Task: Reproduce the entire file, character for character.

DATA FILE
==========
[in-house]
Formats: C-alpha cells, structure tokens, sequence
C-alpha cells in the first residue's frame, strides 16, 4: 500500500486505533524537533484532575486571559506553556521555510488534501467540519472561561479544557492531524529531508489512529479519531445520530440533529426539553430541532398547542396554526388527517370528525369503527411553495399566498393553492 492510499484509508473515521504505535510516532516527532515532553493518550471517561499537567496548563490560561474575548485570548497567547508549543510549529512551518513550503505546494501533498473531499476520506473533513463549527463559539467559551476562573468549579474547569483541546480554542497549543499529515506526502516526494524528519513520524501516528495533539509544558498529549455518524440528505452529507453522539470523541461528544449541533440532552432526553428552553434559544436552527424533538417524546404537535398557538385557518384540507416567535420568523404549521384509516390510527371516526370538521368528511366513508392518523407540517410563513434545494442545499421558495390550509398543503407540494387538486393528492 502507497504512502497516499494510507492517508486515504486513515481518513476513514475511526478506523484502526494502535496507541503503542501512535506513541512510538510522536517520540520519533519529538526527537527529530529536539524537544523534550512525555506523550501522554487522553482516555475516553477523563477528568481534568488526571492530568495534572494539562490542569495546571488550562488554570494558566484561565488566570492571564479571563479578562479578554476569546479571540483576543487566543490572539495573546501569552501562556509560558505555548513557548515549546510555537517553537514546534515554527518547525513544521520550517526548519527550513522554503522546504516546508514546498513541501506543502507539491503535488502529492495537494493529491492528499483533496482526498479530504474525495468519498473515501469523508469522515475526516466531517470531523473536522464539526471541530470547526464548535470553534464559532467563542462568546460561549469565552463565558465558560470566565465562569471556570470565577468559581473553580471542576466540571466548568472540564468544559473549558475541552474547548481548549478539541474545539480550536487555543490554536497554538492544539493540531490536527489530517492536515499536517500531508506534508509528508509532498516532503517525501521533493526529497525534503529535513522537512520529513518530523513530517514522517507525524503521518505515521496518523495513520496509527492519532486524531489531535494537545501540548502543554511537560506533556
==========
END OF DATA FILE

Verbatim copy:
[in-house]
Formats: C-alpha cells, structure tokens, sequence
C-alpha cells in the first residue's frame, strides 16, 4: 500500500486505533524537533484532575486571559506553556521555510488534501467540519472561561479544557492531524529531508489512529479519531445520530440533529426539553430541532398547542396554526388527517370528525369503527411553495399566498393553492 492510499484509508473515521504505535510516532516527532515532553493518550471517561499537567496548563490560561474575548485570548497567547508549543510549529512551518513550503505546494501533498473531499476520506473533513463549527463559539467559551476562573468549579474547569483541546480554542497549543499529515506526502516526494524528519513520524501516528495533539509544558498529549455518524440528505452529507453522539470523541461528544449541533440532552432526553428552553434559544436552527424533538417524546404537535398557538385557518384540507416567535420568523404549521384509516390510527371516526370538521368528511366513508392518523407540517410563513434545494442545499421558495390550509398543503407540494387538486393528492 502507497504512502497516499494510507492517508486515504486513515481518513476513514475511526478506523484502526494502535496507541503503542501512535506513541512510538510522536517520540520519533519529538526527537527529530529536539524537544523534550512525555506523550501522554487522553482516555475516553477523563477528568481534568488526571492530568495534572494539562490542569495546571488550562488554570494558566484561565488566570492571564479571563479578562479578554476569546479571540483576543487566543490572539495573546501569552501562556509560558505555548513557548515549546510555537517553537514546534515554527518547525513544521520550517526548519527550513522554503522546504516546508514546498513541501506543502507539491503535488502529492495537494493529491492528499483533496482526498479530504474525495468519498473515501469523508469522515475526516466531517470531523473536522464539526471541530470547526464548535470553534464559532467563542462568546460561549469565552463565558465558560470566565465562569471556570470565577468559581473553580471542576466540571466548568472540564468544559473549558475541552474547548481548549478539541474545539480550536487555543490554536497554538492544539493540531490536527489530517492536515499536517500531508506534508509528508509532498516532503517525501521533493526529497525534503529535513522537512520529513518530523513530517514522517507525524503521518505515521496518523495513520496509527492519532486524531489531535494537545501540548502543554511537560506533556